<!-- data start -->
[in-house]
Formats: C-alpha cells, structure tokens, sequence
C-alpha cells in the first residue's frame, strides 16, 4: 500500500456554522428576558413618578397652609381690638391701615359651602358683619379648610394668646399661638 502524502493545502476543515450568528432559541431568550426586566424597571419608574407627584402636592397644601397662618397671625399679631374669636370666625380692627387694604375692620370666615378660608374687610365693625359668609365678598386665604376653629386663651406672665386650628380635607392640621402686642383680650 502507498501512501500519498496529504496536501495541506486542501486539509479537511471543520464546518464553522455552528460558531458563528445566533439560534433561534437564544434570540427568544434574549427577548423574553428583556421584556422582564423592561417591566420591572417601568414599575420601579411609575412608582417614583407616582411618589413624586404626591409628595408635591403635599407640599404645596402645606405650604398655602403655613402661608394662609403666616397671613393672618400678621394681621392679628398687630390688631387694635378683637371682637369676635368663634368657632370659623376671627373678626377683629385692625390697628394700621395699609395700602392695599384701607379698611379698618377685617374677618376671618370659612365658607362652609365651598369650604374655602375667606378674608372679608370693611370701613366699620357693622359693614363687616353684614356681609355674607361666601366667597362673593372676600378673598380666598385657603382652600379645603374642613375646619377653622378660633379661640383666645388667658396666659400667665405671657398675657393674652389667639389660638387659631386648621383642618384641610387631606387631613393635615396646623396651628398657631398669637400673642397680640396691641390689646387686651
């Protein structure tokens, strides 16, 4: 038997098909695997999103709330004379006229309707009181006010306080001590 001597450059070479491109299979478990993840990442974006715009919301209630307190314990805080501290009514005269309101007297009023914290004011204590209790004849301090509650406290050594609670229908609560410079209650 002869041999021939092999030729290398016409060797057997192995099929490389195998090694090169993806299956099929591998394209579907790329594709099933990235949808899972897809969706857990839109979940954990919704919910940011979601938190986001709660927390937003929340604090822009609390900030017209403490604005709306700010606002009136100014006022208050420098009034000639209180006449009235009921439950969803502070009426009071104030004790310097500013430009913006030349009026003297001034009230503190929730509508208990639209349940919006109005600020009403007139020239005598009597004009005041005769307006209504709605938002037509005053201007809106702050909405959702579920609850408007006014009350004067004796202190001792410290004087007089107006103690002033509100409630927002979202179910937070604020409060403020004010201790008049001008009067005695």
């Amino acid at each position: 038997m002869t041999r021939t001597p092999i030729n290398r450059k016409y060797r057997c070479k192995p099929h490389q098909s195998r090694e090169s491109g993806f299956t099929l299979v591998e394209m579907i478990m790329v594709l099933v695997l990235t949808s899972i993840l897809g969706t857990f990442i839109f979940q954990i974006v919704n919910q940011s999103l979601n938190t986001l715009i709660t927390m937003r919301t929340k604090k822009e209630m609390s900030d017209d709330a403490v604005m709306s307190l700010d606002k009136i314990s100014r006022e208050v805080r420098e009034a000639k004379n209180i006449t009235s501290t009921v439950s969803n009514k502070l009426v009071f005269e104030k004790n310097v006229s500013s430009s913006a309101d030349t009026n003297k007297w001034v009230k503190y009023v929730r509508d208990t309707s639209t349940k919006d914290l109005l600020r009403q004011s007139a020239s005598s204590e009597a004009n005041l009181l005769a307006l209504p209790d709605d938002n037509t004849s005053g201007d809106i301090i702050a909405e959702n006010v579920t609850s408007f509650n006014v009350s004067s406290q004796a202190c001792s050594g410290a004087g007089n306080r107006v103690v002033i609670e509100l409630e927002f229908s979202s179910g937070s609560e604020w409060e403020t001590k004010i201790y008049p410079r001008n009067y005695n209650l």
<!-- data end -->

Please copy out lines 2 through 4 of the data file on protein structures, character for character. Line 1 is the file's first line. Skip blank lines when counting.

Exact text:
Formats: C-alpha cells, structure tokens, sequence
C-alpha cells in the first residue's frame, strides 16, 4: 500500500456554522428576558413618578397652609381690638391701615359651602358683619379648610394668646399661638 502524502493545502476543515450568528432559541431568550426586566424597571419608574407627584402636592397644601397662618397671625399679631374669636370666625380692627387694604375692620370666615378660608374687610365693625359668609365678598386665604376653629386663651406672665386650628380635607392640621402686642383680650 502507498501512501500519498496529504496536501495541506486542501486539509479537511471543520464546518464553522455552528460558531458563528445566533439560534433561534437564544434570540427568544434574549427577548423574553428583556421584556422582564423592561417591566420591572417601568414599575420601579411609575412608582417614583407616582411618589413624586404626591409628595408635591403635599407640599404645596402645606405650604398655602403655613402661608394662609403666616397671613393672618400678621394681621392679628398687630390688631387694635378683637371682637369676635368663634368657632370659623376671627373678626377683629385692625390697628394700621395699609395700602392695599384701607379698611379698618377685617374677618376671618370659612365658607362652609365651598369650604374655602375667606378674608372679608370693611370701613366699620357693622359693614363687616353684614356681609355674607361666601366667597362673593372676600378673598380666598385657603382652600379645603374642613375646619377653622378660633379661640383666645388667658396666659400667665405671657398675657393674652389667639389660638387659631386648621383642618384641610387631606387631613393635615396646623396651628398657631398669637400673642397680640396691641390689646387686651
């Protein structure tokens, strides 16, 4: 038997098909695997999103709330004379006229309707009181006010306080001590 001597450059070479491109299979478990993840990442974006715009919301209630307190314990805080501290009514005269309101007297009023914290004011204590209790004849301090509650406290050594609670229908609560410079209650 002869041999021939092999030729290398016409060797057997192995099929490389195998090694090169993806299956099929591998394209579907790329594709099933990235949808899972897809969706857990839109979940954990919704919910940011979601938190986001709660927390937003929340604090822009609390900030017209403490604005709306700010606002009136100014006022208050420098009034000639209180006449009235009921439950969803502070009426009071104030004790310097500013430009913006030349009026003297001034009230503190929730509508208990639209349940919006109005600020009403007139020239005598009597004009005041005769307006209504709605938002037509005053201007809106702050909405959702579920609850408007006014009350004067004796202190001792410290004087007089107006103690002033509100409630927002979202179910937070604020409060403020004010201790008049001008009067005695």